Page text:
• The legislation extends the work opportunity tax credit through 2019. It also modifies the credit beginning in 2016 to apply to employers who hire qualified long-term unemployed individuals and increases the credit with respect to such long-term unemployed individuals to 40% of the first $6,000 of wages. (IRC §51(c)(4)(B), as amended by Act Sec. 142(a); IRC §S51(d)(1)(J) and 51(d)(15), as amended by Act Sec. 142(b))

Basis Adjustment for Charitable Contributions by S Corporations 

  • The legislation permanently extends the rule that a shareholder’s basis in the stock of an S corporation is reduced by the shareholder’s pro rata share of the adjusted basis of property contributed by the S corporation for charitable purposes. (IRC §1367(a)(2), as amended by Act Sec. 115(a))

Exclusion for Discharged Home Mortgage Debt 

  • The legislation extends through 2016 the exclusion from gross income of a discharge of qualified principal residence indebtedness. The provision also modifies the exclusion to apply to qualified principal residence indebtedness that is discharged in 2017, if the discharge is pursuant to a written agreement entered into in 2016. (IRC §108(a)(1)(E), as amended by Act Sec. 151)

Extension of Tax-Free Distributions from IRA Plans for Charitable Purposes

  • The legislation permanently extends the ability of individuals at least 70 ½ years of age to exclude from gross income qualified charitable distributions from IRAs of up to $100,000 per tax year. (IRC §408(d)(8)(f), as amended by Act Sec. 112)

State and Local Sales Tax Deduction Made Permanent

  • The legislation permanently extends the option to claim an itemized deduction for State and local general sales taxes in lieu of an itemized deduction for State and local income taxes. The taxpayer may either deduct the actual amount of sales tax paid in the tax year, or alternatively, deduct an amount prescribed by the IRS. (IRC §164(b)(5)(l), as amended by Act Sec. 106)

Other Tax Provisions

  • Child Tax Credit – the legislation permanently extends the Child Tax Credit of $1,000 per qualifying child. (IRC §24(d)(1))
  • American Opportunity Tax Credit – the legislation makes the American Opportunity Tax Credit permanent. (Act Sec. 102)
  • Earned Income Tax Credit – the legislation makes the program permanent, including increasing the EITC amount for those with three or more children and the EITC marriage penalty has been reduced by increasing the income phase-out range by $5,000 for those who are married and filing jointly. (Act Sec. 103)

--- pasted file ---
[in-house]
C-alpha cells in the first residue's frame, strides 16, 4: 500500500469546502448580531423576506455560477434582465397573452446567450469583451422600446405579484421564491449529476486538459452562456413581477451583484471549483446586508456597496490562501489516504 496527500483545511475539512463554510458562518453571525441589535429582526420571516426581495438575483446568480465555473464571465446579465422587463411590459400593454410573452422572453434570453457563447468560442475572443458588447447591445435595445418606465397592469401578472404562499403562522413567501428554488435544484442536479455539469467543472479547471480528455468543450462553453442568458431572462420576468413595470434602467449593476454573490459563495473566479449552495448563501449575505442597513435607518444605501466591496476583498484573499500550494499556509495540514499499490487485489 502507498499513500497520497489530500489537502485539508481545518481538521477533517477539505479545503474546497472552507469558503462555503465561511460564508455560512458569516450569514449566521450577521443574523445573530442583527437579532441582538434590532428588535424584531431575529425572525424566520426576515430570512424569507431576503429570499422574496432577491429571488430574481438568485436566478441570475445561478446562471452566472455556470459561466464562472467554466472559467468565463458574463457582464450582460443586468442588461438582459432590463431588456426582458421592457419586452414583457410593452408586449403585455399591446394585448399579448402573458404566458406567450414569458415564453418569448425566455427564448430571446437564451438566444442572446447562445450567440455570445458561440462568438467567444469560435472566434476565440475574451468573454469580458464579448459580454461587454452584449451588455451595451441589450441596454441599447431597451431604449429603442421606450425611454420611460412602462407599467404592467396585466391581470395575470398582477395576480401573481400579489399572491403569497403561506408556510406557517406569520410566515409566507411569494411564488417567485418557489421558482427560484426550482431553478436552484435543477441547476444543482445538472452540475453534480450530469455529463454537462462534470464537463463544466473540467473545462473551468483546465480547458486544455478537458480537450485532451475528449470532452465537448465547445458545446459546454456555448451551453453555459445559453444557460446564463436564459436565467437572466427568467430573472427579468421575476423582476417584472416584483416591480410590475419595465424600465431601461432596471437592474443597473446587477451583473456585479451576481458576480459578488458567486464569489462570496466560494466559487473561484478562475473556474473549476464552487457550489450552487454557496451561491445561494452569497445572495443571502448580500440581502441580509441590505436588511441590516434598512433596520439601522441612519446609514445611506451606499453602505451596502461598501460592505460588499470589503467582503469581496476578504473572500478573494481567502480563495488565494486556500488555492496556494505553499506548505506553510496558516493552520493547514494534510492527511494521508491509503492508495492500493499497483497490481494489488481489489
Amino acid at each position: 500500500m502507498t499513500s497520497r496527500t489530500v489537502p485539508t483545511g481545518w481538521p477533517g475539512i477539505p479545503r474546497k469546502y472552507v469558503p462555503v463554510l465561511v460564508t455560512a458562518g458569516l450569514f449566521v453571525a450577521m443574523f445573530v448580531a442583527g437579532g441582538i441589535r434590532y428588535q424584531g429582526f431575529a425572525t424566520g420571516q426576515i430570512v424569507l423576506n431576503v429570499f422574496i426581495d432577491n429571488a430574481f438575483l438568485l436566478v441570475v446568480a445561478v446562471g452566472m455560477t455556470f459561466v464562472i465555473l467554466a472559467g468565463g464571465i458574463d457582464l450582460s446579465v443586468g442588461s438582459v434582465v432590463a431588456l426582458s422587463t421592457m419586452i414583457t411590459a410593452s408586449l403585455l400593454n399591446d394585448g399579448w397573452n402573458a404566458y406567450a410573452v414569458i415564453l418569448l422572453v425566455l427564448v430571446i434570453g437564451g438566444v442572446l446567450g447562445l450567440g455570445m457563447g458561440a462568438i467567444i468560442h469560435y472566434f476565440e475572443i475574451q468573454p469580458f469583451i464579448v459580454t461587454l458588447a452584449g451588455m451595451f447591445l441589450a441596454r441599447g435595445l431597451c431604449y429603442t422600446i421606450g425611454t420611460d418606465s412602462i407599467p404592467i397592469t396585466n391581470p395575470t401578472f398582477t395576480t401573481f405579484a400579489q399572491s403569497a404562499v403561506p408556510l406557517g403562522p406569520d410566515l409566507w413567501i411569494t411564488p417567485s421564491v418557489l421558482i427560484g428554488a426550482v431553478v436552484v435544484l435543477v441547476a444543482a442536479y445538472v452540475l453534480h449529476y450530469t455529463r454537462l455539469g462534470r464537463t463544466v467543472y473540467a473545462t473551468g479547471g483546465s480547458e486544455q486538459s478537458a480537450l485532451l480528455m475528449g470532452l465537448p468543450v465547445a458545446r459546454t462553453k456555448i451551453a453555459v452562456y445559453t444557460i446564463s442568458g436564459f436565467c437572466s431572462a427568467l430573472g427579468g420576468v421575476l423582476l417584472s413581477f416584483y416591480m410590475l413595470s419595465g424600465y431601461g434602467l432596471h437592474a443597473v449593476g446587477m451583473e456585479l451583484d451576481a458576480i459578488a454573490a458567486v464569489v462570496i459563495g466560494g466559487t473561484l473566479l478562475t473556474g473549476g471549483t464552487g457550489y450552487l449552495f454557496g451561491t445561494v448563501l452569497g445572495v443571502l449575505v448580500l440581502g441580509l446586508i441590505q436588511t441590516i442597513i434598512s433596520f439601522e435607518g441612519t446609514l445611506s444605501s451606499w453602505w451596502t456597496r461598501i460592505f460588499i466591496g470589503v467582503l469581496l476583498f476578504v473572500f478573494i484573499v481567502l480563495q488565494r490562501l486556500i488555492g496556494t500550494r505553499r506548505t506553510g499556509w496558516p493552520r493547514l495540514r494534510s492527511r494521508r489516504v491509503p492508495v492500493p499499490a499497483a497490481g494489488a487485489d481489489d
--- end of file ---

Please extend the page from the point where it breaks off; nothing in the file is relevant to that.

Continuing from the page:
• Tax Deduction for Teachers – the legislation would permanently allow elementary and secondary school teachers to deduct up to $250 in qualified expenses. (IRC §62(a)(2)(D), as amended by Act Sec. 104)
  • Transit Benefits – the legislation permanently extends the maximum monthly exclusion amount for transit passes and van pool benefits so that these transportation benefits match the exclusion for qualified parking benefits. These fringe benefits are excluded from an employee’s wages for payroll tax purposes and from gross income for income tax purposes. (Act Sec. 105)

What Does CohnReznick Think?
This legislation is welcome news as it permanently extends certain tax benefits and temporarily extends others for a few years. Many taxpayers will realize benefits from this and there is still time to act to benefit from the extenders applicable to fixed asset expensing in 2015.
For more information, please contact your client service professional or Kenneth Kanter, Managing Partner of CohnReznick’s Tax Department, at or 973-364-6668.

Any advice contained in this communication, including attachments and enclosures, is not intended as a thorough, in-depth analysis of specific issues. Nor is it sufficient to avoid tax-related penalties. This has been prepared for information purposes and general guidance only and does not constitute professional advice. You should not act upon the information contained in this publication without obtaining specific professional advice. No representation or warranty (express or implied) is made as to the accuracy or completeness of the information contained in this publication, and CohnReznick LLP, its members, employees and agents accept no liability, and disclaim all responsibility, for the consequences of you or anyone else acting, or refraining to act, in reliance on the information contained in this publication or for any decision based on it.